Do Americans Care About War in Afghanistan? Reinterpreting the Polls

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ABC News reported on the public's decreasing support for the Afghan War. (Credit: ABC News, screenshot detail)

According to the latest ABC News/Washington Post poll, six of ten Americans now say the war in Afghanistan has not been worth fighting. According to the pollster, Gary Langer, that result “is a grim assessment – and a politically hazardous one.”

It is in the nature of the news media to exaggerate the implications of the news they report, or – as in this case – the news they generate on their own. Poll findings are particularly susceptible to this hyperbole effect, because poll results are inherently subjective – the questions are an “art” form, and the resulting percentages are subject to a myriad of interpretations.

How serious is the public’s disaffection with the war for Obama? While ABC News suggests it’s a downright minefield, that conclusion is not supported by other questions in its own poll. And if other polls are considered, the Cassandra-like warning from ABC News seems a bit over-the-top-frantic.

Different Question Wording

Let’s look at a different way of investigating whether the public is disaffected with the war in Afghanistan. As the chart shows, question wording makes a major difference in how polls assess public sentiments about the war.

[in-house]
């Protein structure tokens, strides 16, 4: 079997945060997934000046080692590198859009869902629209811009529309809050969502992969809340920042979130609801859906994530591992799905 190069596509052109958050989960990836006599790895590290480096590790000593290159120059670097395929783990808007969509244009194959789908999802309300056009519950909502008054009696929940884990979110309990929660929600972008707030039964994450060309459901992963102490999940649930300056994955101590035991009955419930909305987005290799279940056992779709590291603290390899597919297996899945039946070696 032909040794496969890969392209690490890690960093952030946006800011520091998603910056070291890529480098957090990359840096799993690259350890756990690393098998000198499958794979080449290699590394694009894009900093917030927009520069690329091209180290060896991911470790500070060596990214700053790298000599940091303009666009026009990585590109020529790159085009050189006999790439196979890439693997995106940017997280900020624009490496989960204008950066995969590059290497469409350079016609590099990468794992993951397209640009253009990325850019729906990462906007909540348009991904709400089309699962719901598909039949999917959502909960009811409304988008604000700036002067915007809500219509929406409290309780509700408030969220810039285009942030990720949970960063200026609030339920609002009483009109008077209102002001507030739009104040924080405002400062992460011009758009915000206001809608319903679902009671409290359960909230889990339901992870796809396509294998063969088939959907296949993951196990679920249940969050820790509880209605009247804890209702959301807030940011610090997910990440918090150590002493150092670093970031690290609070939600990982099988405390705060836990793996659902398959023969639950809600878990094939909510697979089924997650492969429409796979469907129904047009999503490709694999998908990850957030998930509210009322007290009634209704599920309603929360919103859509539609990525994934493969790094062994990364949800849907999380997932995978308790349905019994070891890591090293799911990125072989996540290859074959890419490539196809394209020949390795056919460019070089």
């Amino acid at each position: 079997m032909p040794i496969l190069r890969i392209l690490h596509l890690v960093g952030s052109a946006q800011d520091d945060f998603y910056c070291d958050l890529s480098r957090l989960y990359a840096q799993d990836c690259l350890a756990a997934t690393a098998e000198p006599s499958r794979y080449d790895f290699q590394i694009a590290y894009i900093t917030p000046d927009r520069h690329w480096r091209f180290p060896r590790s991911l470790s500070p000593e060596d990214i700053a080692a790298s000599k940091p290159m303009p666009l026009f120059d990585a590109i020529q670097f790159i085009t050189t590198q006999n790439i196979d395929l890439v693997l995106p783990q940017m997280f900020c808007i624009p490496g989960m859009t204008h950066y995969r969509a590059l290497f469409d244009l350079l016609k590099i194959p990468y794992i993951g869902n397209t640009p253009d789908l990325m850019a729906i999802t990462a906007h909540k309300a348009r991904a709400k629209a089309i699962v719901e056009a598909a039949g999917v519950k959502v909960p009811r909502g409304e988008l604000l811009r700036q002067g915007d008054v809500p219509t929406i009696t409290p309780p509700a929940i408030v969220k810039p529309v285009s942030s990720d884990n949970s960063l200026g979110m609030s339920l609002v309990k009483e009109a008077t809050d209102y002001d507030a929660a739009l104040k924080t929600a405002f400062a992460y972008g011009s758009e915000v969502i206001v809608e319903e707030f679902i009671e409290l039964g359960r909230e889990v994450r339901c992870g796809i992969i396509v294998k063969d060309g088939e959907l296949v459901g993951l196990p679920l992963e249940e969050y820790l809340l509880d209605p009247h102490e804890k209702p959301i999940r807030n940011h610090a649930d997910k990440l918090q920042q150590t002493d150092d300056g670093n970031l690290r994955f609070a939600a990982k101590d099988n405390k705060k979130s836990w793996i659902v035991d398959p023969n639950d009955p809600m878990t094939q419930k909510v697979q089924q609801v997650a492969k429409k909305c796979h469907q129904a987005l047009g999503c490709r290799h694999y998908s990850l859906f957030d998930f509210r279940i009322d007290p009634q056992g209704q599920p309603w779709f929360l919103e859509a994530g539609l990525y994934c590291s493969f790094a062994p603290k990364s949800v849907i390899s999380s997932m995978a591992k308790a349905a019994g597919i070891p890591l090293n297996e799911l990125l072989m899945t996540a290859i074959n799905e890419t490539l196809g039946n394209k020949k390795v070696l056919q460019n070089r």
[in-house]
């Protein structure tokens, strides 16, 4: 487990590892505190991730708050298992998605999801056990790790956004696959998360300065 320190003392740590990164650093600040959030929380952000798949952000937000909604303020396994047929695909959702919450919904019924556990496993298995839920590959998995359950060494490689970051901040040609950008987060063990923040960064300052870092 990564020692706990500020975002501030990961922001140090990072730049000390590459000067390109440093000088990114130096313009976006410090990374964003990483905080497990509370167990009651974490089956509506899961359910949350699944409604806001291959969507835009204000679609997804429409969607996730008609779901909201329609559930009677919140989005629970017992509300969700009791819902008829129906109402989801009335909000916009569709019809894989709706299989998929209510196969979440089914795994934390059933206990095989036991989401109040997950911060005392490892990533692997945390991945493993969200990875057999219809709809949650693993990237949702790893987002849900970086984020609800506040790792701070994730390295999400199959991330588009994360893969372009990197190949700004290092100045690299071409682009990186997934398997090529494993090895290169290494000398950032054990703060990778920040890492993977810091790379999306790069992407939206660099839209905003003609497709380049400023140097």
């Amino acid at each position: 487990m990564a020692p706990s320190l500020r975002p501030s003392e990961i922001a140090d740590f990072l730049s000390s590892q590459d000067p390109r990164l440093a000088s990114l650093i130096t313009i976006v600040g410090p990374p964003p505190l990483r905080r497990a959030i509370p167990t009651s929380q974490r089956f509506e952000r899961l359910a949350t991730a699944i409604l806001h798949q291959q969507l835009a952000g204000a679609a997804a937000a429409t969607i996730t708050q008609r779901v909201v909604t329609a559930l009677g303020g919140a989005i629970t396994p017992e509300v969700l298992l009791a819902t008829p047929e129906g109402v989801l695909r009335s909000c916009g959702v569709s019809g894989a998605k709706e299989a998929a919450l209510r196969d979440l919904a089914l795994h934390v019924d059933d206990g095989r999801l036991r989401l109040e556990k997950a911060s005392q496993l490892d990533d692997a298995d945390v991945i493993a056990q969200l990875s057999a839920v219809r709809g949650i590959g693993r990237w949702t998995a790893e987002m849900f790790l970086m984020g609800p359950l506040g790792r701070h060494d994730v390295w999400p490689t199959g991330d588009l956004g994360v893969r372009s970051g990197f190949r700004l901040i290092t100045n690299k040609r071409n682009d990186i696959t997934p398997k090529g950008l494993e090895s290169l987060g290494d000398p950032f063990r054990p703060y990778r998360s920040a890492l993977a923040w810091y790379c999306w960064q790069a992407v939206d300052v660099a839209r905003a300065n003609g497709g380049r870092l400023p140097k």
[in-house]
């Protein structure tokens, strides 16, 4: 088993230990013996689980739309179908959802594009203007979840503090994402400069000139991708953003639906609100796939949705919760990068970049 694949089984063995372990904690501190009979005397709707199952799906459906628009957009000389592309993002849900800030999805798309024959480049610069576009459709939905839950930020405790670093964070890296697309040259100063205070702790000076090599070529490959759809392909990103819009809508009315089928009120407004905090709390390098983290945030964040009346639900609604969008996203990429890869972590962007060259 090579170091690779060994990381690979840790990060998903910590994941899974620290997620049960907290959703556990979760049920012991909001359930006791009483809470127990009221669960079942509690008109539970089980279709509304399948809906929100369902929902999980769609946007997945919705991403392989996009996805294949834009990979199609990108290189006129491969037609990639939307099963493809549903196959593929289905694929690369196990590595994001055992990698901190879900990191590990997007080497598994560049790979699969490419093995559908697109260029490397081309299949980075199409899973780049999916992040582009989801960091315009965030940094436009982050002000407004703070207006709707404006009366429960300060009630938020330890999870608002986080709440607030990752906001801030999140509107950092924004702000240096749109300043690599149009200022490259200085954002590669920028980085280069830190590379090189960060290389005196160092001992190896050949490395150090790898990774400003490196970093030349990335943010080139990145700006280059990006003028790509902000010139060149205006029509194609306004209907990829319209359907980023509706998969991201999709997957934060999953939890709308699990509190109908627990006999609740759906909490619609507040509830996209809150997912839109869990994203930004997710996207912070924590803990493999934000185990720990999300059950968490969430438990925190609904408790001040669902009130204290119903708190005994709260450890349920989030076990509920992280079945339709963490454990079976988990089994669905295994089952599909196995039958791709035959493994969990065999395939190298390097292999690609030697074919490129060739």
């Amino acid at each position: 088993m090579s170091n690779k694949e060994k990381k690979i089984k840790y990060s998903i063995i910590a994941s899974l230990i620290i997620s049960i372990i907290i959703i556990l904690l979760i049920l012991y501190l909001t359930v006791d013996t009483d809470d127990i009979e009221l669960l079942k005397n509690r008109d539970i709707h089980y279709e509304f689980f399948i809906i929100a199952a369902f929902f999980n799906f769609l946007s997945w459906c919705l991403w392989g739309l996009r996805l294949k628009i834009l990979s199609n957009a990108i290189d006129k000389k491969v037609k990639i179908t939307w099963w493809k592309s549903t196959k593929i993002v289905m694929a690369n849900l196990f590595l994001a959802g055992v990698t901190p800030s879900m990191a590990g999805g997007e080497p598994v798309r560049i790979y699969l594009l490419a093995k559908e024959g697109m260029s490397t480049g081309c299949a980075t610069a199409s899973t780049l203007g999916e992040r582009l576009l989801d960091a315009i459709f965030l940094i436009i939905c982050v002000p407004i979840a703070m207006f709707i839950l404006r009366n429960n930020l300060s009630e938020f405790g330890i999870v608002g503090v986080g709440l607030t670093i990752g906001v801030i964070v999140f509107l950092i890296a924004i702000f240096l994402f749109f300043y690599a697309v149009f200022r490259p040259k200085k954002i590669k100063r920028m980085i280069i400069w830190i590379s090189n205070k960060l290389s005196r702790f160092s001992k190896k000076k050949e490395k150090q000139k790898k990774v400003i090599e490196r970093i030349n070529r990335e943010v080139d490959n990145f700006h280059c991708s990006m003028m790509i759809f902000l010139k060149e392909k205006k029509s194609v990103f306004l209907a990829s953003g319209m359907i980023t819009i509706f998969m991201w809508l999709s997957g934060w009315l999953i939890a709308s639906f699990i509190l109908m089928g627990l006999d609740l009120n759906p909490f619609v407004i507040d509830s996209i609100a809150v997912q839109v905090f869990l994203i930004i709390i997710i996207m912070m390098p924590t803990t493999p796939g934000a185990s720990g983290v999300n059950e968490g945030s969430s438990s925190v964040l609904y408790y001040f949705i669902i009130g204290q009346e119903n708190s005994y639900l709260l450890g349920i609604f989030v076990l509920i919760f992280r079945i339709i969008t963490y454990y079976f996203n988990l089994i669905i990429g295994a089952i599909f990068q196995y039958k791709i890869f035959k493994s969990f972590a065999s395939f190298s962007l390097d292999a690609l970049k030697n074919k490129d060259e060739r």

See above a comparison of the polls by media outlets the past two months on the war.

Instead of asking if the war has been “worth fighting,” as does ABC News, Gallup asks if going to war was a “mistake.” With that phraseology, Gallup reported last month that only 39% had a negative view of U.S. participation in the war, compared with ABC’s 59%.

On the other hand, in October CNN found 58% of Americans who “opposed” the war in Afghanistan, compared to 37% who “favored” it – a net negative assessment comparable to what ABC News found.

Back to the other hand: At the beginning of this month, Pew announced that 49% of Americans believe the United States will succeed in Afghanistan, while 39% expect the U.S. to fail – a more negative assessment than last year’s, though still net positive by ten percentage points.

If we want a picture of the public that is somewhere in between the extremes of these polls, we have only to look at last month’s Quinnipiac poll: 44% of their respondents believe the U.S. is “doing the right thing” by fighting the war in Afghanistan now, while 50% say the U.S. shouldn’t be involved now – a slightly negative net assessment of six percentage points.

See above the results of the Quinnipaic poll. (Credit:

So, what do we make of these contradictory results, all within a relatively narrow period of time? The differences do not reflect opinion changes over the past several months.  Individual polls in fact show a relatively stable opinion, when the same questions are asked.

What we find is that slight difference in question wording makes a big difference in how we perceive the public’s view of the war – from a net positive of 19 percentage points (Gallup) to a net negative of 28 points (ABC News), and three other polls in-between.